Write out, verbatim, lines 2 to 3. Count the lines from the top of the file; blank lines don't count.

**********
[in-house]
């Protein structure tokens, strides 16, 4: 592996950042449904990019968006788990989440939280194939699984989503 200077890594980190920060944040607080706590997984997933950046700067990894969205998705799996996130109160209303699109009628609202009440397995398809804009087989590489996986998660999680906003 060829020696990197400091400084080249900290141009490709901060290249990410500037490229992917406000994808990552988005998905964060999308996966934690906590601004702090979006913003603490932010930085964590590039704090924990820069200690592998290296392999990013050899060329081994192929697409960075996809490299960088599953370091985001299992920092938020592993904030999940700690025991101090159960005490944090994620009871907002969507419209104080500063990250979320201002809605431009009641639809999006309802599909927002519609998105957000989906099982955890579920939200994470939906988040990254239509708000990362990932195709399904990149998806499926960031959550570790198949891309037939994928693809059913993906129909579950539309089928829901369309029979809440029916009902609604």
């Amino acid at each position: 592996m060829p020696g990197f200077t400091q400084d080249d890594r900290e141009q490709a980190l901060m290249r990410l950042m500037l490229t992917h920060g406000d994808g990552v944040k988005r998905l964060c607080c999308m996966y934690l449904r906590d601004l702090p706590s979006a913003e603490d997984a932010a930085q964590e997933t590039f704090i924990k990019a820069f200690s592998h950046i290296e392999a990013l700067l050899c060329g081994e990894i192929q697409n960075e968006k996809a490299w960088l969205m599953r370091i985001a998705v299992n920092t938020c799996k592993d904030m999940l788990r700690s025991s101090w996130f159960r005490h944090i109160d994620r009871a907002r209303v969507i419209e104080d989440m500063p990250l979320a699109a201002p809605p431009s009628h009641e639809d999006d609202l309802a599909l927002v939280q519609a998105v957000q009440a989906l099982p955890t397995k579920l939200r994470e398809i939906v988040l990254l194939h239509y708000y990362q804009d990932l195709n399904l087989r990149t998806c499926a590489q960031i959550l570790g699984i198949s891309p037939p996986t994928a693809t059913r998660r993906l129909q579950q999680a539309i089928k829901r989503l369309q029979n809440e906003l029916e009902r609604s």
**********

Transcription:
């Protein structure tokens, strides 16, 4: 592996950042449904990019968006788990989440939280194939699984989503 200077890594980190920060944040607080706590997984997933950046700067990894969205998705799996996130109160209303699109009628609202009440397995398809804009087989590489996986998660999680906003 060829020696990197400091400084080249900290141009490709901060290249990410500037490229992917406000994808990552988005998905964060999308996966934690906590601004702090979006913003603490932010930085964590590039704090924990820069200690592998290296392999990013050899060329081994192929697409960075996809490299960088599953370091985001299992920092938020592993904030999940700690025991101090159960005490944090994620009871907002969507419209104080500063990250979320201002809605431009009641639809999006309802599909927002519609998105957000989906099982955890579920939200994470939906988040990254239509708000990362990932195709399904990149998806499926960031959550570790198949891309037939994928693809059913993906129909579950539309089928829901369309029979809440029916009902609604």
């Amino acid at each position: 592996m060829p020696g990197f200077t400091q400084d080249d890594r900290e141009q490709a980190l901060m290249r990410l950042m500037l490229t992917h920060g406000d994808g990552v944040k988005r998905l964060c607080c999308m996966y934690l449904r906590d601004l702090p706590s979006a913003e603490d997984a932010a930085q964590e997933t590039f704090i924990k990019a820069f200690s592998h950046i290296e392999a990013l700067l050899c060329g081994e990894i192929q697409n960075e968006k996809a490299w960088l969205m599953r370091i985001a998705v299992n920092t938020c799996k592993d904030m999940l788990r700690s025991s101090w996130f159960r005490h944090i109160d994620r009871a907002r209303v969507i419209e104080d989440m500063p990250l979320a699109a201002p809605p431009s009628h009641e639809d999006d609202l309802a599909l927002v939280q519609a998105v957000q009440a989906l099982p955890t397995k579920l939200r994470e398809i939906v988040l990254l194939h239509y708000y990362q804009d990932l195709n399904l087989r990149t998806c499926a590489q960031i959550l570790g699984i198949s891309p037939p996986t994928a693809t059913r998660r993906l129909q579950q999680a539309i089928k829901r989503l369309q029979n809440e906003l029916e009902r609604s």